Thursday, May 27, 2010
Player Team BTkl Tkl BT Rate
Brandon Siler San Diego Chargers 1 52 1.9%
Keith Brooking Dallas Cowboys 2 75 2.6%
Stephen Nicholas Atlanta Falcons 2 65 3.0%
James Harrison Pittsburgh Steelers 2 60 3.2%
Mike Peterson Atlanta Falcons 3 82 3.2%
Karlos Dansby Arizona Cardinals 3 89 3.3%
Paul Posluszny Buffalo Bills 3 88 3.3%
Patrick Willis San Francisco 49ers 4 114 3.4%
Justin Durant Jacksonville Jaguars 3 81 3.5%
Nick Barnett Green Bay Packers 3 82 3.7%
Keith Brooking? There must be some sort of mistake. Or maybe the stat doesn't take into account making a tackle eight yards past the line of scrimmage? Can't FO come up with a stat for "foolish decision in zone coverage that allowed a tight end to get open on third and forever?" Questions galore.
Wednesday, May 26, 2010
A second problem is that the bottom half of the draw is much stronger than the top half. If anything goes wrong for Brazil in their group, they could end up finishing second and playing co-favorite Spain in the Round of 16. Brazil could have to face a Spain-Italy-Argentina gauntlet to make the final, whereas the teams in the top half of the bracket have an easier road.
So here's a simple suggestion: seed the teams from 1-16 after the group stage based on points and goal difference. That will increase the likelihood that the favorites will miss one another until the quarters and semis, which is when the big games should take place. More importantly, it means that the top teams will play hard for all three group games. Finally, it increases the likelihood of a 10-1 massacre and who doesn't like that? Are you telling me that you wouldn't be interested in seeing how many goals Spain can put past Honduras? No? Then you're probably also one of those clowns who doesn't like margin-of-victory in computer polls because "what about the children!?!" F*** you, imaginary adversary!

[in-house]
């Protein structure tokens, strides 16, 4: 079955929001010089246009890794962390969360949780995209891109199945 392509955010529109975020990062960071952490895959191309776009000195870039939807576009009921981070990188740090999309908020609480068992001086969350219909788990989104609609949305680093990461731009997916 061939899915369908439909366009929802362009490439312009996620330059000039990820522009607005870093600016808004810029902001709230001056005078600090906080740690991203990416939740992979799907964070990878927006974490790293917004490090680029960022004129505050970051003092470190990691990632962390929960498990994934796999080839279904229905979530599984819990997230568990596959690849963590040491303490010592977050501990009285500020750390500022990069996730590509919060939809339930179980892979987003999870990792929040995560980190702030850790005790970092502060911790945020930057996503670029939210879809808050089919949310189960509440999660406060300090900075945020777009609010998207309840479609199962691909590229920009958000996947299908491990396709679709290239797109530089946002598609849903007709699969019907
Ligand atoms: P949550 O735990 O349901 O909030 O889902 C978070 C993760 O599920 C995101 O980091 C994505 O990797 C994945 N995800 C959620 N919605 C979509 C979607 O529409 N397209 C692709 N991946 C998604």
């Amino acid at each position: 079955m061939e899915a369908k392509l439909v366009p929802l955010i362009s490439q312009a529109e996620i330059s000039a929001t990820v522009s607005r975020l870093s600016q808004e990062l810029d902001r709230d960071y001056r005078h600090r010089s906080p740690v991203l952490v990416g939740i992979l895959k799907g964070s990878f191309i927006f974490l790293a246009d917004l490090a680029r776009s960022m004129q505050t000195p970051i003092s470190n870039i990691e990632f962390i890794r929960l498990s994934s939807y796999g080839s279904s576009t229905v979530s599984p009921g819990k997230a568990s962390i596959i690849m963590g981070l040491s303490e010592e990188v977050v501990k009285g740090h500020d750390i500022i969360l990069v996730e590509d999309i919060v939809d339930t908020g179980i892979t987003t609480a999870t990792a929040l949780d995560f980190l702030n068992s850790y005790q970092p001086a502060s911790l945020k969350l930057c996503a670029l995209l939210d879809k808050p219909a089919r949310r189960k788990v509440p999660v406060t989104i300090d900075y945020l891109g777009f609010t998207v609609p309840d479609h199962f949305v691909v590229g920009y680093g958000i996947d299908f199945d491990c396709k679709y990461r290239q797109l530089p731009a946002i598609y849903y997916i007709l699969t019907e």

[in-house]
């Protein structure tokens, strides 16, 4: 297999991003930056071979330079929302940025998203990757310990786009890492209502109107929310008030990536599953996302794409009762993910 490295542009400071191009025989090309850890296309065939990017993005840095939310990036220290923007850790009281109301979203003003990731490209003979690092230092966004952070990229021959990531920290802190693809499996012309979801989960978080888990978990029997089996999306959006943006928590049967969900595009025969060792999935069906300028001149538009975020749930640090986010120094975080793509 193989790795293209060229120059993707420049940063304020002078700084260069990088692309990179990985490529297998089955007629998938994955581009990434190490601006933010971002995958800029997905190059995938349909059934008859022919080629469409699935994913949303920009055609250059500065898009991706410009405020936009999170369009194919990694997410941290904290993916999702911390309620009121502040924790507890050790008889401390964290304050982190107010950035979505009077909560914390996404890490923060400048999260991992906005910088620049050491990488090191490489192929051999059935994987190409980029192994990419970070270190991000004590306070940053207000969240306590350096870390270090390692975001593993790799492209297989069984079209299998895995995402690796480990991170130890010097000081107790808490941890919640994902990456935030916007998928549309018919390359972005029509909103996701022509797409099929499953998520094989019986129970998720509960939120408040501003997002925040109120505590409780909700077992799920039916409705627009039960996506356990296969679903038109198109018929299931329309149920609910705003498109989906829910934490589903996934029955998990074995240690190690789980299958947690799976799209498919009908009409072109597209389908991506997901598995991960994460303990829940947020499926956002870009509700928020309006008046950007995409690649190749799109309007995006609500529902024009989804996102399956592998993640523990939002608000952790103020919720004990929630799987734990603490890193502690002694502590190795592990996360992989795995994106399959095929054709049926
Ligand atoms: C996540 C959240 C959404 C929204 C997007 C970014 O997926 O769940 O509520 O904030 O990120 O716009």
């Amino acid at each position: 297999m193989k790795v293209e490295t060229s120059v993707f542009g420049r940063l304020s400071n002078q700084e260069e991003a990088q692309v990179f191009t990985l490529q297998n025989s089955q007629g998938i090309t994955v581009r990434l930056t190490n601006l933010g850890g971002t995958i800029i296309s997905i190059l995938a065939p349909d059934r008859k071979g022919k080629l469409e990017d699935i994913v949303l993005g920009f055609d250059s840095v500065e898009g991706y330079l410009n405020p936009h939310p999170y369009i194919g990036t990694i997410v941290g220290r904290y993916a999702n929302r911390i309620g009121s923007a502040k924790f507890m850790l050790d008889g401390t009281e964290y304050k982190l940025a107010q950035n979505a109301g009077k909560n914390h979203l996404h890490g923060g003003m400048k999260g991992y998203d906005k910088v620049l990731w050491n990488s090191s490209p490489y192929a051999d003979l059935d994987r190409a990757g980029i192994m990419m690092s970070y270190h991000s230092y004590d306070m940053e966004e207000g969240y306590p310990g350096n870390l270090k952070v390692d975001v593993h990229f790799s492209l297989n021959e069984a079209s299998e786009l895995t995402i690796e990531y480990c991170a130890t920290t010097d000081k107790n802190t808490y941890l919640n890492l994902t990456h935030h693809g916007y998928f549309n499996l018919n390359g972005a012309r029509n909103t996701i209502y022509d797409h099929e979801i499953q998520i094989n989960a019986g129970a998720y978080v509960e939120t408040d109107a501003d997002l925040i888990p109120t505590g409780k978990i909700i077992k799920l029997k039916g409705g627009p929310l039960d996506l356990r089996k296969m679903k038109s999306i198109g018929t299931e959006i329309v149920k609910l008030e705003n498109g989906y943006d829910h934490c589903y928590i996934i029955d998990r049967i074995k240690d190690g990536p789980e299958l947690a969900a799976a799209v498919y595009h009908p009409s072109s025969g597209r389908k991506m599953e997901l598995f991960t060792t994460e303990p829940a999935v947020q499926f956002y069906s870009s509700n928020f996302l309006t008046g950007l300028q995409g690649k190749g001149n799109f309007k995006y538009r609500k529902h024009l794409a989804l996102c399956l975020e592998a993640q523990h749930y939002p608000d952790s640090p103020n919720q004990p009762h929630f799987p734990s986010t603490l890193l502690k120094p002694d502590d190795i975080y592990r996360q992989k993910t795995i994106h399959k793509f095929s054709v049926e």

1. Argentina is the most interesting team in the tournament and might be the most interesting World Cup team of all time. The race of the Ballon D'Or right now is between Leo Messi and Diego Milito, both of whom play for Argentina. However, Milito might not make it into the side because if Argentina's depth at the position. There is no team in the world that is as deep at a position as Argentina is at the striker spot between Messi on the right and Di Maria on the left: Milito, Higuain, and Tevez, all of whom had great seasons against top competition. And best of all, Argentina have a madman making the decision. A guy who ran over a photographer and then showed his remorse by saying "What an asshole you are! How can you put your leg there where it can get run over, man?" Frankly, I can't wait to see what happens. This will be like Kate Gosselin being made Chairman of the Federal Reserve, only without the worldwide economic meltdown as a result.
2. I participated in a World Cup draft with some friends and I was struck by the fact that there is a broad consensus as to the hierarchy of the teams. Every time I was thinking that two or three teams were the next logical picks, those two or three teams would be the next ones off the board. When I got excited that we were three picks away and Portugal, Serbia, and Paraguay on the board, all three got taken in rapid succession. Other than the USA going ridiculously early (9th pick!), the draft went exactly as one would expect.
3. I'm disappointed that Brazil isn't on the same side of the bracket as Serbia. Brazil are the odds-on favorites, but they struggle mightily against defensive teams that go not expose themselves to the counterattack. Brazil are not good at breaking down an opponent that is waiting for them and that is doubly true with Kaka out of sorts. Serbia sets up as the perfect team to upset them, but they could not meet until the final. Serbia could end up playing England in the Round of 16, which would be a tricky tie for the English.